The BRIC NS Student Seminar Series is an opportunity for students to present their completed or in-progress research. Presenters cover a wide range of topics and disciplines, with the common thread of primary and integrated health care research running throughout. Everyone is welcome! For more information: firstname.lastname@example.org
When: July 10, 2019 12:00 – 1:15 pm
Where: Room 140, Collaborative Health Education Building, 5793 University Ave., Halifax
Remote attendance is available through Zoom: https://zoom.us/j/870649277
This seminar will cover two topics. Keisha Jefferies will present “A Critical Examination of Leadership Experiences Among African Nova Scotian Nurses in Healthcare Practice.” Alysia Robinson will present “The Effect of Community of Discharge on Length of Stay for Unplanned Hospitalizations: An indicator of Community Care Integration?”
About the speakers
Keisha Jefferies is a registered nurse and PhD candidate in the School of Nursing at Dalhousie University. Her research uses Black Feminist Theory and Critical Discourse Analysis to unapologetically interrogate systems of oppression through discourse, social and cognitive interactions. By situating the social constructs of race, class and gender as central to the analysis, she aims to uncover how leadership is perceived and experienced amongst African Nova Scotian nurses in health care practice. As an emerging Black Feminist scholar, Keisha uses a combination of theory and praxis to challenge health inequity and social injustice against Black people in Canada. Keisha has clinical experience in neonatal nursing and breastfeeding as well as international health policy and research experience. Her research is funded and supported by Vanier Canada Graduate Scholarships, Killam Trust, Research Nova Scotia, Johnson Scholarship Foundation, BRIC NS and the Faculty of Graduate Studies and School of Nursing at Dalhousie.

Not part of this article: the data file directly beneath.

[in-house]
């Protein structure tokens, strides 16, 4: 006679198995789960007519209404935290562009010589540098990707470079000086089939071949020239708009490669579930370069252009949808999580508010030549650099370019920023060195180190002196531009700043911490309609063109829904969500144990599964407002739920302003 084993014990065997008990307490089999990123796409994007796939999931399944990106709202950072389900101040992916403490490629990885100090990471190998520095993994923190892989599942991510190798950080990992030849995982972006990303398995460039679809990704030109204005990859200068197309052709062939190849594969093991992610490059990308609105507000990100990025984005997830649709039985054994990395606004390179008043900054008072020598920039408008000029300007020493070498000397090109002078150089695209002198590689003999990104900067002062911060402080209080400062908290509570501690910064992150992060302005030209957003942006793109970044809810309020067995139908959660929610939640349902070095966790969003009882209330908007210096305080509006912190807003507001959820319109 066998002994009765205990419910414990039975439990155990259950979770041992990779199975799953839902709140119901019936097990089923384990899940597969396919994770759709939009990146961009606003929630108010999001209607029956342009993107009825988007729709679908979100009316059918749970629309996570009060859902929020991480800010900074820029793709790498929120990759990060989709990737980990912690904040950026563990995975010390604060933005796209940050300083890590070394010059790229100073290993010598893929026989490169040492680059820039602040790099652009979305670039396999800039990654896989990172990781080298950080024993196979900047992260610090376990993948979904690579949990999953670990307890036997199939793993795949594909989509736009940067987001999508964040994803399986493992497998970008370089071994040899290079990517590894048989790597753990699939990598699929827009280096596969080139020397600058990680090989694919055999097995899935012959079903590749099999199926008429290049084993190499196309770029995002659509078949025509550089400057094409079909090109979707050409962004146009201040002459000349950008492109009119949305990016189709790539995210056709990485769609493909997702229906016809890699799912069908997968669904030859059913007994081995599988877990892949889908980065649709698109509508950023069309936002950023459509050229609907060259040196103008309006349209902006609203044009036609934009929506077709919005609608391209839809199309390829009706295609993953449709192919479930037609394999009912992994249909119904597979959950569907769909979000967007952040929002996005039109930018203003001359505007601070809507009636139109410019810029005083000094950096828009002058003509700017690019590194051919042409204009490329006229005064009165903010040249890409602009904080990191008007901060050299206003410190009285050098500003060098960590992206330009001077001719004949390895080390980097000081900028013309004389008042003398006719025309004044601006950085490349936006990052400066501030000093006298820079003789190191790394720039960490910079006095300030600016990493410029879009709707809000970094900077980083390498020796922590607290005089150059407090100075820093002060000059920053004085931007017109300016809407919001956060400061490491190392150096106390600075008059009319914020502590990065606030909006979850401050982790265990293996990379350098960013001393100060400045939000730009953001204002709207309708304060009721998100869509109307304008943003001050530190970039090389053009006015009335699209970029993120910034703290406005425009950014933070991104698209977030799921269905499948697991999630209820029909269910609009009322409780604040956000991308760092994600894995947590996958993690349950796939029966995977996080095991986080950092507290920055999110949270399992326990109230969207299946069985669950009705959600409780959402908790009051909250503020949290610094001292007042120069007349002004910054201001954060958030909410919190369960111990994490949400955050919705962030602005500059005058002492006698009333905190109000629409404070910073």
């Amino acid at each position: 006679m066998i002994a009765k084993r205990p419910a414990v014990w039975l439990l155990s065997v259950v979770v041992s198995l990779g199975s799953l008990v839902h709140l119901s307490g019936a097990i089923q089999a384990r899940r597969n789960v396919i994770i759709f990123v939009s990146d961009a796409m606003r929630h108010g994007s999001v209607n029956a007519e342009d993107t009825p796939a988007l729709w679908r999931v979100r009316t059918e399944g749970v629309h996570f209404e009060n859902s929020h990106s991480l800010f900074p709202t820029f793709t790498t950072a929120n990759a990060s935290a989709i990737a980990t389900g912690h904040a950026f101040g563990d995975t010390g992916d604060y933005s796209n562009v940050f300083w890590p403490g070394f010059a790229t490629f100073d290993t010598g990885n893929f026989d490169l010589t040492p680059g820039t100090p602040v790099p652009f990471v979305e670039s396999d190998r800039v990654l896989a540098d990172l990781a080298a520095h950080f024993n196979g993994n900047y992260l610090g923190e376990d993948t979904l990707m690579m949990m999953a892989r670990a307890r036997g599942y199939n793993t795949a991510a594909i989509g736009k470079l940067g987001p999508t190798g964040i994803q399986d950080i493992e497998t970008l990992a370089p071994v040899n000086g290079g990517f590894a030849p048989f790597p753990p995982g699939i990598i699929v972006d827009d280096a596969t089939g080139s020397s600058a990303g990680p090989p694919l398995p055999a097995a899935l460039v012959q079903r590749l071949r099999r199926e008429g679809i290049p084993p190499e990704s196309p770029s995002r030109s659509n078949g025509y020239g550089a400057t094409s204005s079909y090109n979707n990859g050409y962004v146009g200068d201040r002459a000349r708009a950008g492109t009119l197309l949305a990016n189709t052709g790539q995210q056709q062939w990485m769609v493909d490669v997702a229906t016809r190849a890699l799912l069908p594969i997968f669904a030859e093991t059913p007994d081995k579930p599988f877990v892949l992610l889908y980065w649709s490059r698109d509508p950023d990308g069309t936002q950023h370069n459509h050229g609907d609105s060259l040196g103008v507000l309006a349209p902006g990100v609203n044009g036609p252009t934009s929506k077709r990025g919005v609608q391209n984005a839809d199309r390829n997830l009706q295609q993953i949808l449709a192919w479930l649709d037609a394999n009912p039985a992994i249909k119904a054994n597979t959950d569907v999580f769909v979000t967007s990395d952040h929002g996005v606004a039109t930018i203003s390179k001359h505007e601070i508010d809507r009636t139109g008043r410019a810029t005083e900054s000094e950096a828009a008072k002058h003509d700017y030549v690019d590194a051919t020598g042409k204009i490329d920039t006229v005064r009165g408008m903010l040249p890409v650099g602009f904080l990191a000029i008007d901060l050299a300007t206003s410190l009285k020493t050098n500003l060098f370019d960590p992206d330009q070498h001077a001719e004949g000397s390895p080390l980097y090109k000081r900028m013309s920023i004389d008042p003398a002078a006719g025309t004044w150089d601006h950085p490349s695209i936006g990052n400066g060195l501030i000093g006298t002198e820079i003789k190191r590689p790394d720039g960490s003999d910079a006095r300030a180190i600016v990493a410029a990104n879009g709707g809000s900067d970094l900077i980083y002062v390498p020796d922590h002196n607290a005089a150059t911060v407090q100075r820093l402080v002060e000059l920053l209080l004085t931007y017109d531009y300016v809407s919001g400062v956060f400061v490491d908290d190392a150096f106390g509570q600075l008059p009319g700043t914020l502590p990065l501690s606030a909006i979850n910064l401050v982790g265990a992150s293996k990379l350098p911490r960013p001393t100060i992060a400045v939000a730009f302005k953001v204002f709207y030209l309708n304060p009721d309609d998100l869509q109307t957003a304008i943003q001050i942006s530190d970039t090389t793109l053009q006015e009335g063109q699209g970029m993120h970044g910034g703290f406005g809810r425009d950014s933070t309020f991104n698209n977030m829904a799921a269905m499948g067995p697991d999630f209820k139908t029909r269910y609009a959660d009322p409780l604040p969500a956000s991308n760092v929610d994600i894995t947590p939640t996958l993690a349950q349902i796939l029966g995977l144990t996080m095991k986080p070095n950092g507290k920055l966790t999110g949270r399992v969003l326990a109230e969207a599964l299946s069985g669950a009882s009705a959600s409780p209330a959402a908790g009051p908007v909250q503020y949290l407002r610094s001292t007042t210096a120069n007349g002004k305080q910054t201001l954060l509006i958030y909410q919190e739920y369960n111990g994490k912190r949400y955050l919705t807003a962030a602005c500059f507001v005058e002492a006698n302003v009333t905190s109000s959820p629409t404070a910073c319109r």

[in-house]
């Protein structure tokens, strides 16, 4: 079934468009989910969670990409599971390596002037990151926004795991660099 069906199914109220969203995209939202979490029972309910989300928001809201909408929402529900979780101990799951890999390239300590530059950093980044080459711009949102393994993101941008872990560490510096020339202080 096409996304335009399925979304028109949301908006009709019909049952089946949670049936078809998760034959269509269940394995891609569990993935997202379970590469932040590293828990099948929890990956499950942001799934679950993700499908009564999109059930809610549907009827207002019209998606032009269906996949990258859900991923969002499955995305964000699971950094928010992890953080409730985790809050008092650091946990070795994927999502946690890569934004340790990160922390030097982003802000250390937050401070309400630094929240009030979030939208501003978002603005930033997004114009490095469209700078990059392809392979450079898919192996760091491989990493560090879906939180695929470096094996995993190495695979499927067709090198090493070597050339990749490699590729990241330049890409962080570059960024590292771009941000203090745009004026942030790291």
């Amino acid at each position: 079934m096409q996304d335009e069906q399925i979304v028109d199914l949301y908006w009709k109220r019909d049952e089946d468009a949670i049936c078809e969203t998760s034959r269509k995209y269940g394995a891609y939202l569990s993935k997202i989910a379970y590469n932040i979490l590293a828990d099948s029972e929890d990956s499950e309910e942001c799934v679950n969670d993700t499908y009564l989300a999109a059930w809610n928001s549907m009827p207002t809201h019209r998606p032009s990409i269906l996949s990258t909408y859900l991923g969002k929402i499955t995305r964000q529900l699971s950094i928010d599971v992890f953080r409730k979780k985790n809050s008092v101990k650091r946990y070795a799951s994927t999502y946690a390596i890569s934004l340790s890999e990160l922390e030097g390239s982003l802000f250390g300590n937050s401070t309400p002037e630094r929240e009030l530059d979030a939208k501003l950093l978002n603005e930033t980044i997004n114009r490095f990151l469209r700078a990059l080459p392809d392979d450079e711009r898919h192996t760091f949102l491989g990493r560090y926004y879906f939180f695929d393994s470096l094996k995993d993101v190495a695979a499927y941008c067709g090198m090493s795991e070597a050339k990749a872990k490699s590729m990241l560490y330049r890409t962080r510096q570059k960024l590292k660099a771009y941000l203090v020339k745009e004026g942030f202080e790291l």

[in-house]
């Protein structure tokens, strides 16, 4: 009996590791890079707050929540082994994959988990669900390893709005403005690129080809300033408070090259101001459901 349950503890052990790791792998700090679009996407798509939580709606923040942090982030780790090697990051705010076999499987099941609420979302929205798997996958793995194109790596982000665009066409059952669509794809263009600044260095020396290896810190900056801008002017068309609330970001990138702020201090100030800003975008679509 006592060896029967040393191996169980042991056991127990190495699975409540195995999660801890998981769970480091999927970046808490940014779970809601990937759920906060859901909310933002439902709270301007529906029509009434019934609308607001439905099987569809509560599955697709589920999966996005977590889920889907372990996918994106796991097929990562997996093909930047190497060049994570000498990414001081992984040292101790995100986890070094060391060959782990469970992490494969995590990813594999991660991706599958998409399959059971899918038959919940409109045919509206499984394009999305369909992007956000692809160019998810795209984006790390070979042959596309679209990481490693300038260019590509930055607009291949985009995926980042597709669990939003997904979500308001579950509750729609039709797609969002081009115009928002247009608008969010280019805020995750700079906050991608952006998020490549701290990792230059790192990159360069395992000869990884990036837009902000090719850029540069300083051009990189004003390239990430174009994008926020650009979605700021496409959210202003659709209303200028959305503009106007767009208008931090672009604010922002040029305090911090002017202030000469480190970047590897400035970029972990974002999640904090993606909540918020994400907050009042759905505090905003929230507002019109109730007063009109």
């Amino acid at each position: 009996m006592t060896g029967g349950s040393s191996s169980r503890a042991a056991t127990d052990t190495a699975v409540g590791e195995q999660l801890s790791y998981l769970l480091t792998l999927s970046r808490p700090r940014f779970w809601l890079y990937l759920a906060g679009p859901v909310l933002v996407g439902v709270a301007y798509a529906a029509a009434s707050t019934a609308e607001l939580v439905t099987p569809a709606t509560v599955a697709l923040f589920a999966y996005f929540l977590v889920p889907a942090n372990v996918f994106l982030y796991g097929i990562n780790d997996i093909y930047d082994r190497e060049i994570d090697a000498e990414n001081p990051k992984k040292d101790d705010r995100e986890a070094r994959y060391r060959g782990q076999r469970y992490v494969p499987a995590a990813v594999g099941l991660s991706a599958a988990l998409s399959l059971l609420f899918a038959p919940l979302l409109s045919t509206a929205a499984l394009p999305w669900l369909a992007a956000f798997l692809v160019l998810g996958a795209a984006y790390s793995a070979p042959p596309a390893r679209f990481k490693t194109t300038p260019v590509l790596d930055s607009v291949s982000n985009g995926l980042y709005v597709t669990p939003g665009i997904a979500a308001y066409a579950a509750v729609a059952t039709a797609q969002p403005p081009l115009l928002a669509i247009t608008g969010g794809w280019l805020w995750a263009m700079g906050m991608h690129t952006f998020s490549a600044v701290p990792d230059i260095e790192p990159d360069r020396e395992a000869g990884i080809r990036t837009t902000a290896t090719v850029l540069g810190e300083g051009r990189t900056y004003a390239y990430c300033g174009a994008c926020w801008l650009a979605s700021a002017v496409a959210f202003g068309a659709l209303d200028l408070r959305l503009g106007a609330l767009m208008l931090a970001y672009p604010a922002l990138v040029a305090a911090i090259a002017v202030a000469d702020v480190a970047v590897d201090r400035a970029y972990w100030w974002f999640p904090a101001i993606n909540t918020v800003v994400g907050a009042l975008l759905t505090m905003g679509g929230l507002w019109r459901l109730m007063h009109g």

Alysia Robinson has recently defended her Master’s thesis in in the department of Community Health and Epidemiology at Dalhousie University. She also holds an Honours Bachelor in Health Sciences, French Immersion, from the University of Ottawa. Her interests are in health services research and primary health care. Her thesis is part of a larger program of research assessing community variation in negative health system outcomes, with her thesis looking at community variation in long lengths of stay in hospital across Nova Scotia